The Maronite Community

The Maronites belong to the Eastern Christian cult of the Catholic Church which is based in Antioch. They were named after Saint Maron (350-410 AD) who lived in the region of Apamea in Syria. His gift of healing and his humble way of life attracted many people who pilgrimaged to see him and many of them became his disciples. The reputation of Saint Maron spread all over the Byzantine Empire. Saint John Chrysostom, Patriarch of Constantinople, wrote to Maron in 405 A.D. while he was exiled in Cappadoce expressing his great love and respect and asking him to pray for them. Following Saint Maron’s death his disciples built a monastery after him on the Orontes River and formed the nucleus of the Maronite people and Church.

By the 7th century, the Maronites were recognized as an independent religious community, which was speaking and praying in the Aramaic language, the Edessa dialect. Aramaic was the language of Jesus Christ and in this language the Maronites continue to pray. The conquest of Syria by the Arabs and the decision of the Byzantine Empire for the Christians to withdraw from the area for safety reasons led the Maronites to appoint their own Archbishop. As a result, the Maronite Church was born. Its history is characterized by seclusion and continuous persecutions; due to this fact, many Maronites came to Cyprus.



The Maronite Community of Cyprus – Historical Background

The Maronites of Cyprus belong to the Eastern Christian cult of the Catholic Church. They have a Maronite Archbishop who is elected by the Holy Synod of the Maronite Church in Lebanon and approved by His Holiness the Pope.


Historians who studied the history of the Maronites of Cyprus presented four principal migrations of the Maronites in Cyprus, between the 8th and the 13th century A.D.

  • The first migration is estimated towards the end of the 7th century during the reign of Emperor Justinian the II, following the Islamic conquest of Syria and the crushes between the Jacobites and the Byzantines, who persecuted the Maronites due to religious differences (Cirilli 189:5).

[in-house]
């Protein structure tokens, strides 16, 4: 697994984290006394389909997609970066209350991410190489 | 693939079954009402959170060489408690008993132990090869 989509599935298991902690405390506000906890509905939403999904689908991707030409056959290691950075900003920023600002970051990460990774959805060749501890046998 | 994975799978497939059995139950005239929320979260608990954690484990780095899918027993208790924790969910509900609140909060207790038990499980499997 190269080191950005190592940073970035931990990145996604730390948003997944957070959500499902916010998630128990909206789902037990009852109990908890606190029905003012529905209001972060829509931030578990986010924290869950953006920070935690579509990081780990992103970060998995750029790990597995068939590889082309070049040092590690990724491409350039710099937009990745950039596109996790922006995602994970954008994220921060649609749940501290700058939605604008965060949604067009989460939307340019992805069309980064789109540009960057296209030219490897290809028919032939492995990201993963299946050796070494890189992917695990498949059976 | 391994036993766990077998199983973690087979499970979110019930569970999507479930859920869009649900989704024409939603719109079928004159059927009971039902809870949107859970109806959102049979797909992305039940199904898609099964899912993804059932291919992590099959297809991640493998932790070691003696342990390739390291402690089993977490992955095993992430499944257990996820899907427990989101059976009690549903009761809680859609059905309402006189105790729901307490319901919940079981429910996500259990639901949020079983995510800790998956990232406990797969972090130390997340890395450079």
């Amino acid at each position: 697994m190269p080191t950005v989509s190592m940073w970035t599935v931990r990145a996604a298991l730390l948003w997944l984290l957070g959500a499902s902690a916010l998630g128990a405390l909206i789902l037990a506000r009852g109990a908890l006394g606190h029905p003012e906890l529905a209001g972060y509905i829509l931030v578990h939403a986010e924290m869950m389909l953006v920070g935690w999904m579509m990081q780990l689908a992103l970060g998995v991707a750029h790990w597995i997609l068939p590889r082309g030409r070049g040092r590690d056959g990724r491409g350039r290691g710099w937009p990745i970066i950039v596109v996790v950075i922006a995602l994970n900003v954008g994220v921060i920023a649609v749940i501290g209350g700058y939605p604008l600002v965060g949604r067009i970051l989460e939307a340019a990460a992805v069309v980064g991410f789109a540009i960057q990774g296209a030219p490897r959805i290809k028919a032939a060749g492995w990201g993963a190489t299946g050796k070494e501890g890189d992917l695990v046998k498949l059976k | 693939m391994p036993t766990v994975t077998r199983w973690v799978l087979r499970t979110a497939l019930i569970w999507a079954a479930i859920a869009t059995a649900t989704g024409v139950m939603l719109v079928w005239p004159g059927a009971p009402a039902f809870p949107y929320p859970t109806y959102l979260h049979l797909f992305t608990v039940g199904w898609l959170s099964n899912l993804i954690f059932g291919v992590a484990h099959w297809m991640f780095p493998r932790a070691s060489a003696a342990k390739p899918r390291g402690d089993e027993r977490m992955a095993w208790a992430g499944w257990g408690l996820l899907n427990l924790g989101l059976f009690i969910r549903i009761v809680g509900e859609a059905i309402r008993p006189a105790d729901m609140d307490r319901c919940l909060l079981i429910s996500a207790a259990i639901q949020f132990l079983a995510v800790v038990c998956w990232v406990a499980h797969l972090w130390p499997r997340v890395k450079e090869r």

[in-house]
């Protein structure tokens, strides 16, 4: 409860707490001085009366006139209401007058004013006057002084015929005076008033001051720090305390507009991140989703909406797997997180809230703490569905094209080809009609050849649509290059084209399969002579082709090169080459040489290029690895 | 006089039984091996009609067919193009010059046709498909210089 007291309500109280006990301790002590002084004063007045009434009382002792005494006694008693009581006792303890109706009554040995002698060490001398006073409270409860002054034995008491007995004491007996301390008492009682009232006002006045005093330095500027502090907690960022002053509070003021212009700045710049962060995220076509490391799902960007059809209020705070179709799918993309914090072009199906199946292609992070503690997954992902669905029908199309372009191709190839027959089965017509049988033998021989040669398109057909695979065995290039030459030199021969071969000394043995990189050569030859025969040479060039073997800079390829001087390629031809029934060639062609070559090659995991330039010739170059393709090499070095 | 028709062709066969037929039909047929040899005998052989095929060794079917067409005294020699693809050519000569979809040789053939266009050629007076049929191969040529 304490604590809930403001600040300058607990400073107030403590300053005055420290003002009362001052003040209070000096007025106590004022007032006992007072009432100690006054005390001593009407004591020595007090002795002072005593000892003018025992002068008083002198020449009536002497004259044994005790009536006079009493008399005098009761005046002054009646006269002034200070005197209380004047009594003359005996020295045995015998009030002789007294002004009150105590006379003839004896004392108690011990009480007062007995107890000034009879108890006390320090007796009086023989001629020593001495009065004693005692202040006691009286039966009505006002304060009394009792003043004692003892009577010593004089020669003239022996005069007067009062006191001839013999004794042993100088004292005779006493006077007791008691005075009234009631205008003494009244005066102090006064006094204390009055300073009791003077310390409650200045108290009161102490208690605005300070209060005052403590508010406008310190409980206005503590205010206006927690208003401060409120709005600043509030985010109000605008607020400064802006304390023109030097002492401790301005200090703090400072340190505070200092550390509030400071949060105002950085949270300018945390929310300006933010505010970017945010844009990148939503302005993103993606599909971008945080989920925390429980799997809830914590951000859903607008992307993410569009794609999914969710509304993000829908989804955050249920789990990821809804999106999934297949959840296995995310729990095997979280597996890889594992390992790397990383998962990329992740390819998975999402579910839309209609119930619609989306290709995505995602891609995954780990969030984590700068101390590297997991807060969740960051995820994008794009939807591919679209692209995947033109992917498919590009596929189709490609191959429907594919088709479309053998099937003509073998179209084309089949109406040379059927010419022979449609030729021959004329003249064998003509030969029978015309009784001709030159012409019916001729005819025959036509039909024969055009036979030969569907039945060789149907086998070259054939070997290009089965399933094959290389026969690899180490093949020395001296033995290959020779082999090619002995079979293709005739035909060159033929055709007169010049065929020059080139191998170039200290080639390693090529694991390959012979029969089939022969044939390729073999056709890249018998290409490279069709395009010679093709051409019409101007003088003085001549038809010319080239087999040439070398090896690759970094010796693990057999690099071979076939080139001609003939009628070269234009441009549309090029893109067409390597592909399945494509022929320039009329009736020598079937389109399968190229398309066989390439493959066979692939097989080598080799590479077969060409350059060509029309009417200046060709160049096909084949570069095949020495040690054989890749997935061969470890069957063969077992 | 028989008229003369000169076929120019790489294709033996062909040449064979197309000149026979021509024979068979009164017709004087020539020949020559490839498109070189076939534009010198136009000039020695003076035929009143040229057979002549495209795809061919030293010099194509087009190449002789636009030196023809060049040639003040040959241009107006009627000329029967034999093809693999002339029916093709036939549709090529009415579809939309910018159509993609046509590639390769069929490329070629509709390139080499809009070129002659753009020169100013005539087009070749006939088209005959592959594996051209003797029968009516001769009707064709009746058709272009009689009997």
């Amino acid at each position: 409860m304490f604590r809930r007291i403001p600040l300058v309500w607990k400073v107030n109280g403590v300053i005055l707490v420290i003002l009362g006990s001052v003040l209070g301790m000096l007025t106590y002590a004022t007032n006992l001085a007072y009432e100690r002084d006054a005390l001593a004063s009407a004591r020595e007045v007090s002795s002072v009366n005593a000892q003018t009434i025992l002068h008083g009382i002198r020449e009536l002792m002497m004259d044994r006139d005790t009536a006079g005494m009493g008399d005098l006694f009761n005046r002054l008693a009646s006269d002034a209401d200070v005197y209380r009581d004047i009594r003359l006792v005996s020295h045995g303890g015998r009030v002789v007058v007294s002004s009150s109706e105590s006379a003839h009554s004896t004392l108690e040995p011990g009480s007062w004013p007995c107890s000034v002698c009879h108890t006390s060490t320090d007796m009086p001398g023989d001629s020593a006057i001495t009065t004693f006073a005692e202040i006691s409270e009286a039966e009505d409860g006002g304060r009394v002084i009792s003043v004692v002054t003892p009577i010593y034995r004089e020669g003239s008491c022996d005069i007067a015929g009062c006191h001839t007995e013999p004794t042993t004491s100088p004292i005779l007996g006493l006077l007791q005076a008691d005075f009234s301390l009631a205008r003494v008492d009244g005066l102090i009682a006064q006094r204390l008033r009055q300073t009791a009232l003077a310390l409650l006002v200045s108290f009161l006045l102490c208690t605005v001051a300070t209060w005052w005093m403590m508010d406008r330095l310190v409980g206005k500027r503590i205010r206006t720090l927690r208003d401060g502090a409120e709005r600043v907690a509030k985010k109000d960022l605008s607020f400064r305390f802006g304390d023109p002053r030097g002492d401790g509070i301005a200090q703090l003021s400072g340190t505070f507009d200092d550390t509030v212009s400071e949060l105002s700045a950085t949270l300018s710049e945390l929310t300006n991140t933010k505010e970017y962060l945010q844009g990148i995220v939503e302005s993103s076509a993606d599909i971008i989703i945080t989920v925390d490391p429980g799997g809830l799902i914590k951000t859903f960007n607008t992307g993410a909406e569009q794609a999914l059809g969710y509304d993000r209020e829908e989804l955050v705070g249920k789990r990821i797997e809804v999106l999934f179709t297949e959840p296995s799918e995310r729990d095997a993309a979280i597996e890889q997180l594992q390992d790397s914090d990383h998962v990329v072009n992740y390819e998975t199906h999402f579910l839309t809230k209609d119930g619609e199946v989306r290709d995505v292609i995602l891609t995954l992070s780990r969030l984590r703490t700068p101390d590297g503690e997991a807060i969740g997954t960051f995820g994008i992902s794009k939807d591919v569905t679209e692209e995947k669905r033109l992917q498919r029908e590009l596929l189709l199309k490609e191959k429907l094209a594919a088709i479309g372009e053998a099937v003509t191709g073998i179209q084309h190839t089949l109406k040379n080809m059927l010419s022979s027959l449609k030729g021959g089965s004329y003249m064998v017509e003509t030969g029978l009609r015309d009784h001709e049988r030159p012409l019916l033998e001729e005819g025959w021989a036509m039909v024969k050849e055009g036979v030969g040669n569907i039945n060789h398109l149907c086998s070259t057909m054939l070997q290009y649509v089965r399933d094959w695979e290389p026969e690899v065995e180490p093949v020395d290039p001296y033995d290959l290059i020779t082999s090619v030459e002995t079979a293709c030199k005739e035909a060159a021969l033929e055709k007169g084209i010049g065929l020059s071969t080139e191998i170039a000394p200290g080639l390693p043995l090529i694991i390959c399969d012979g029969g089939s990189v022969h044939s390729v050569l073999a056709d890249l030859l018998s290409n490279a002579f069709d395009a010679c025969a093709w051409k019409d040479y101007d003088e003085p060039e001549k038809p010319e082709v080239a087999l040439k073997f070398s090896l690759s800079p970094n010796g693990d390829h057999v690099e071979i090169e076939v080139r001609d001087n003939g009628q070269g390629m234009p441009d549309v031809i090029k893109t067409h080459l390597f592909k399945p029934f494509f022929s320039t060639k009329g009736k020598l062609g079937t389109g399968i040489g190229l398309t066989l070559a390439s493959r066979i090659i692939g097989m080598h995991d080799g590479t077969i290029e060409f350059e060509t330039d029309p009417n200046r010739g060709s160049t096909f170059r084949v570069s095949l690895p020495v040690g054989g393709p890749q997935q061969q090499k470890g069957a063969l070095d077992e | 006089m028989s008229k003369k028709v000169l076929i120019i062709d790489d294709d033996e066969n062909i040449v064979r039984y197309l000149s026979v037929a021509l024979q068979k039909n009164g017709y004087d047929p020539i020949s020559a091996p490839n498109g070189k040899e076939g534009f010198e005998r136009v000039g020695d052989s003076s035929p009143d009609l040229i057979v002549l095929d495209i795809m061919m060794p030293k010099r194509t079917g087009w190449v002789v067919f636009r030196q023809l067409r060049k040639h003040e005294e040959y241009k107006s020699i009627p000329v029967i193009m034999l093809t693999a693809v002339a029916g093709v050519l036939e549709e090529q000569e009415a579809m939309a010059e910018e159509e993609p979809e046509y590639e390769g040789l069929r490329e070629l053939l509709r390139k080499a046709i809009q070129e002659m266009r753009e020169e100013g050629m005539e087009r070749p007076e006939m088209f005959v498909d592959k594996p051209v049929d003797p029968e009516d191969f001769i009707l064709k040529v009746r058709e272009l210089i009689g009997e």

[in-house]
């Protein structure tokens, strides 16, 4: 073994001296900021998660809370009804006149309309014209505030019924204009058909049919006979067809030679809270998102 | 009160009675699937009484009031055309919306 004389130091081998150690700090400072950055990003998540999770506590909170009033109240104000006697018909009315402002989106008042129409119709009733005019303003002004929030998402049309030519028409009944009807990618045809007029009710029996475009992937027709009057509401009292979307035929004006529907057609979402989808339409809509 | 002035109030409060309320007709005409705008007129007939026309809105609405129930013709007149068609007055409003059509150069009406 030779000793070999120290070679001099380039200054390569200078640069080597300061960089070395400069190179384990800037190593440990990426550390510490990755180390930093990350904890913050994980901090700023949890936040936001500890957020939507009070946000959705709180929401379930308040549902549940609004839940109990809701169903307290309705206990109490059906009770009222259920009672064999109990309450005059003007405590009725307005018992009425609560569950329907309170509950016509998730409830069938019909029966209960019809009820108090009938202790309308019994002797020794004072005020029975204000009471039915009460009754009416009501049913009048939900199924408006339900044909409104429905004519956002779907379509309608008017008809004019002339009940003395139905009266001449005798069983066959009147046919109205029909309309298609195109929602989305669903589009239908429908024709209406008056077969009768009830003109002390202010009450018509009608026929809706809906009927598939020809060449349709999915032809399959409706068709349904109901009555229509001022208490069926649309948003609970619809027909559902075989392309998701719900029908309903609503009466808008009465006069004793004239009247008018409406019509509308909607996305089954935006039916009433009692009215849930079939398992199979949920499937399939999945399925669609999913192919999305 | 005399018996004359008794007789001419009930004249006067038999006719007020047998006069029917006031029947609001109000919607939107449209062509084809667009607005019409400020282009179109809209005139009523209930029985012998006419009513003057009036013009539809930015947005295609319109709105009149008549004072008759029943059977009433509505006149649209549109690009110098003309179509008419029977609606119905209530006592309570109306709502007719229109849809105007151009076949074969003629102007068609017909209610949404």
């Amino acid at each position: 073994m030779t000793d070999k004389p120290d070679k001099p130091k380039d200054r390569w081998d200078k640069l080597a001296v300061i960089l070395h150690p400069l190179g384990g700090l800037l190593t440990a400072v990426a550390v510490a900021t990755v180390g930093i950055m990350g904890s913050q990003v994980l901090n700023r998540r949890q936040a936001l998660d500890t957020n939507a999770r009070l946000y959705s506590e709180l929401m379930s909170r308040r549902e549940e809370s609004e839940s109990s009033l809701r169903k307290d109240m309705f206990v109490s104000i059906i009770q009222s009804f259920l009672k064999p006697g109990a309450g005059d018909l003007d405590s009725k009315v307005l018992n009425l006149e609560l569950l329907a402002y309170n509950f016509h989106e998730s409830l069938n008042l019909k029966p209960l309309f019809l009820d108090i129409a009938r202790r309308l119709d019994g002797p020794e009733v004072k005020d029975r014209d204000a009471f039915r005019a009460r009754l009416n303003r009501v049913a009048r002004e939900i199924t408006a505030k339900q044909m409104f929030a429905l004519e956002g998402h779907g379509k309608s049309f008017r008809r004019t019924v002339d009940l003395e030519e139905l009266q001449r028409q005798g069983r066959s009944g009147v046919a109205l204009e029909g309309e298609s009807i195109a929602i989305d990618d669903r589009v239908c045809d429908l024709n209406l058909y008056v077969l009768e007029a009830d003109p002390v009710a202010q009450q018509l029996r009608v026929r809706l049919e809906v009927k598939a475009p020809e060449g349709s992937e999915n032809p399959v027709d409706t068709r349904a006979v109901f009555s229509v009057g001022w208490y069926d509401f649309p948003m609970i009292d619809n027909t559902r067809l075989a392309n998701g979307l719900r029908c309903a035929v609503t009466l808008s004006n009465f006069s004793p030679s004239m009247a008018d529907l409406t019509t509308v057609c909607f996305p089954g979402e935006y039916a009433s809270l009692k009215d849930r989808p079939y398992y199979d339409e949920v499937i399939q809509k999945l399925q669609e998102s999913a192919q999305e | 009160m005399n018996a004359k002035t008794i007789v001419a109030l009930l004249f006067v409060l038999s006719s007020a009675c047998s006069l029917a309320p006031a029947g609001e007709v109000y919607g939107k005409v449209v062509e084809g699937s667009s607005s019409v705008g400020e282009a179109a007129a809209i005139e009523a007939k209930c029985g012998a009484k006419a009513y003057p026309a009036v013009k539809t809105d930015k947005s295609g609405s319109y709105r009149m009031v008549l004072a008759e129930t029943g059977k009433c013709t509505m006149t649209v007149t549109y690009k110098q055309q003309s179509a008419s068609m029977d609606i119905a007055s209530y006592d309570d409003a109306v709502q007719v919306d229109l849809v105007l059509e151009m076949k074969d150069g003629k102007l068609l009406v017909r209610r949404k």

• The second migration to Cyprus took place after the destruction of the Monastery of Saint Maron on the Orontes river about 938 A.D. (Assamarani 1979:17).
  • The third Maronite migration occurred upon the purchase of Cyprus by Guy de Lusignan in 1911 A.C. (Cirilli 1898:6).
  • The fourth migration occurred at the end of the thirteenth century with the defeat of the Crusaders in Tripoli and the Holy Land (Cirilli 1898:6).

Official presence of the Maronite Community in Cyprus is mentioned in the beginning of the 11th century in a handwritten letter sent to the Maronite Patriarchate, in which a monk named Seman declares that he was given authority over the monks and the Monastery of Saint John Chrysostom at Koutsovendis, which was built during the second half of the 10th century to serve the religious needs of the Maronites. According to historians there are three more handwritten documents which confirm that in the 12th century there were 60 Maronite villages numbering about 50 000 inhabitants, especially on the mountain of Pentadactylos.


The Maronites consisted always a quiet community, mainly farmers and animal growers, dedicated to their religious beliefs and customs. However, the oppression at times by different religious groups as well as various diseases caused the assimilation and disappearance of the Maronite Community. Historic documents prove that between 1224 A.D. (Latin domination) and 1571 A.D. (Ottoman domination) the number of the Maronite villages went from 60 to 33.


Under the Ottoman domination the Maronites had 33 villages and their Archbishop lived in a Monastery in Idalion in the Karpasia area. In 1596, 25 years after the occupation, the total number of Maronite villages dropped to 19. The Ottomans imposed heavy taxes to the people including the Maronites. Also, many Maronites were killed defending the island. The persecution they suffered had as a result their reduction in number and the transfer of their Archbishopric to Lebanon (Palmieri, 1905).


In 1636 the conditions for the Christians became intolerable and certain Christians decided to become Muslims. According to Palmieri (1905) the Maronites who became Muslims lived mainly in the Nicosia District and «despite the fact that the Maronites turned to Muslims they never gave up their Christian faith and beliefs hoping to become Christians. This is why they baptized their children according to the Christian faith, but they also practiced circumcision. They also gave their children two names, a Muslim and a Christian one».